After a traumatic experience, Lorraine and Ed Warren investigate the haunting of a family in Britain.
James Wan, 2016
When a visit to Amityville leaves Lorraine Warren (Vera Farmiga) with terrifying visions, she and her husband Ed (Patrick Wilson) decide to take a break from exorcising spirits, potentially for good. Their timing couldn’t be worse for the Hodgson family of Enfield in London. Mother Peggy (Frances O’Connor) is already struggling with the separation from her cheating husband, raising four children on her own, when her daughter Janet (Madison Wolfe) becomes possessed. Despite Lorraine’s reservations, she and Ed make the trip to London to check out the supernatural phenomena for themselves – but the spirit is tricky, and Lorraine is off her game. With visions of a demonic nun on her mind, she struggles to help the terrified, suffering Janet.
Horror is one of the most revealing film genres in terms of a filmmaker’s talents. Love it or hate it, horror tends to be light on plot. It’s incumbent upon the filmmaker to create tension, to lure us into a false sense of security or keep us on edge, to use their skills and create an atmosphere that works for the film. James Wan is one of the best in the genre. The Conjuring 2 is one of the most intense horror films I’ve seen, despite a practically non-existent body count and no gore. Its opening scene is instantly scary, and the tension only ramps up from there, rarely letting up. When it does let up, it’s to enhance the film’s characterisation, to provide us with solid reasons to care about these characters. Unlike a lot of the horror offerings out there, the characters in Conjuring 2 are strongly defined. Most of the Hodgson kids only get a moment or two to establish themselves – a protective older sister, brave middle brother, and bullied youngest brother – but Janet and Peggy get some great scenes. Frances O’Connor’s Peggy is frazzled, but retains her humour and refuses to be scared off. Mostly, though, we’re encouraged to relate to Janet, played by young American actress Madison Wolfe. She throws everything she has into the harrowed teen girl, establishing her as an imperfect but resilient kid who cares deeply about her family.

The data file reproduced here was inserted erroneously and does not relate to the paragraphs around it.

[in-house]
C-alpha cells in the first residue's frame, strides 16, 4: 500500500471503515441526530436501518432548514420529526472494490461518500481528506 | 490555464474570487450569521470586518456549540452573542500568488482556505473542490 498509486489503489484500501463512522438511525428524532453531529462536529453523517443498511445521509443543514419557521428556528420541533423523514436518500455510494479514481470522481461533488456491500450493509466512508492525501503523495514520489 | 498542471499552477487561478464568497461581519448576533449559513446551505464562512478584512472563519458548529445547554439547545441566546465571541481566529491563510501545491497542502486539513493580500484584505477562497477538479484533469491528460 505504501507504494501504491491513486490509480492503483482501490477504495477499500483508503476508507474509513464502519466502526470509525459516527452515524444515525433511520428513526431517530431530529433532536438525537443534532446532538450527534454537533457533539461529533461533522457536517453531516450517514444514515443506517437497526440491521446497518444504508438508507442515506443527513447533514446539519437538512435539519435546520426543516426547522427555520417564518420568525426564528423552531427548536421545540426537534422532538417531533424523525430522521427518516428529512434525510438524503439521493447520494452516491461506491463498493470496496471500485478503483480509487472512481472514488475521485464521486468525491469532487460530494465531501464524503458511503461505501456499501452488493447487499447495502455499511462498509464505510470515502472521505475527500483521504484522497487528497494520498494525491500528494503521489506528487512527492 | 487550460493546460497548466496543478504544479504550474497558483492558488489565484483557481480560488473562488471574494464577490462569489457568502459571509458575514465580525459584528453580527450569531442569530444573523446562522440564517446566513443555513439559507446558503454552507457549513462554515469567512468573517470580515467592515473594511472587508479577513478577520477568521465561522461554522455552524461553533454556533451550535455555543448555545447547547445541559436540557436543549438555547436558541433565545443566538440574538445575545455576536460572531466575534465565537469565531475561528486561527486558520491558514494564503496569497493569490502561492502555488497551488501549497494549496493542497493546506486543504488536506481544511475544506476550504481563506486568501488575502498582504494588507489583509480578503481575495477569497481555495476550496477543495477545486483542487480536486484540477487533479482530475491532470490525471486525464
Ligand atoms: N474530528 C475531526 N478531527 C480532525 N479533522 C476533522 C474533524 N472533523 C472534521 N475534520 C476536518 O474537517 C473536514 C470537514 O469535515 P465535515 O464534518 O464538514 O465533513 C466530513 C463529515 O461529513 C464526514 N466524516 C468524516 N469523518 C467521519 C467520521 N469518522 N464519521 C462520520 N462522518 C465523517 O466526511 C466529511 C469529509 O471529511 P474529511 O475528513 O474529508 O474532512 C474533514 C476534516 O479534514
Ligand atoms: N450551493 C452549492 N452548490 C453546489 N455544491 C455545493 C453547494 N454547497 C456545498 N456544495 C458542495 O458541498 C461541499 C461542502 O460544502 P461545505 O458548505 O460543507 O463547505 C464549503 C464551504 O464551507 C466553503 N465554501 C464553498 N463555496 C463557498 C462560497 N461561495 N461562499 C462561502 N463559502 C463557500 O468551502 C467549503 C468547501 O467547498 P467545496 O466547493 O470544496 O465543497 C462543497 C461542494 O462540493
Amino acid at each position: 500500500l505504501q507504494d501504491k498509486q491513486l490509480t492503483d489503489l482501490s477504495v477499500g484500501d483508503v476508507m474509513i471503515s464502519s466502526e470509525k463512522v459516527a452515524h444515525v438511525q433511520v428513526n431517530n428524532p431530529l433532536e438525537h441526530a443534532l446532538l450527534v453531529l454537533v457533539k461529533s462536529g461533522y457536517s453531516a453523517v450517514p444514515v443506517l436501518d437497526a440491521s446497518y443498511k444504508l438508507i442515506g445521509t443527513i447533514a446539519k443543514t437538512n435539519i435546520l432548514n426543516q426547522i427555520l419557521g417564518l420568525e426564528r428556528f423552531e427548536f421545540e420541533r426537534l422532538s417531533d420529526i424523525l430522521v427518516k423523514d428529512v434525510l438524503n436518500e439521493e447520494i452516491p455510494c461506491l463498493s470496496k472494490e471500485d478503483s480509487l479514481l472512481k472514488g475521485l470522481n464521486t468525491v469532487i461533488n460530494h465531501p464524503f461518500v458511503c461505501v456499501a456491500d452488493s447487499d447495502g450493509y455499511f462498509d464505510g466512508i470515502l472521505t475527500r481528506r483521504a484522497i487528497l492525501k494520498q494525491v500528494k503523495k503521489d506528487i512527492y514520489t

This film belongs to Vera Farmiga’s Lorraine Warren, though. Farmiga nails the requisite fear and determination, bringing her version of Warren to life on the screen. Her fortitude and her affection for her cheesy, self-righteous husband are admirable, and she overcomes more than anyone in the film. Ultimately, this is what makes the film work; it’s frightening because the stakes really are high. Keeping the scares going keeps us in the mindset of the characters – Janet and Lorraine never get to escape the horrors they’re faced with, so neither do we. To be honest, the demon nun character loses its scare potency well before Wan stops focusing on it, but there are plenty of other scary forms to be seen. Janet’s possession scenes are incredibly effective and very creepy without effects, and there’s a “crooked man” that’s only seen twice that’s an incredibly visceral scare. The movie looks great, too – Vera Farmiga’s costumes are genuinely brilliant, as good as you’d find in any high-brow period drama (I frequently commented on how great she looks), and the use of light vs. darkness is so effective. This is old-school creepy horror filmmaking at its best, upping the ante from the clever, effective first film. My main problem with these films is that they tend to end with an over the top final “battle” scene that can be effective as catharsis, but often dilute the effectiveness of the film. The end of this film is particularly guilty here – it’s exciting, but it doesn’t contribute much to the story, and uses a trope I’ve seen too many times before. Still, Conjuring 2 is a fantastic horror film.
The Conjuring 2 on IMDb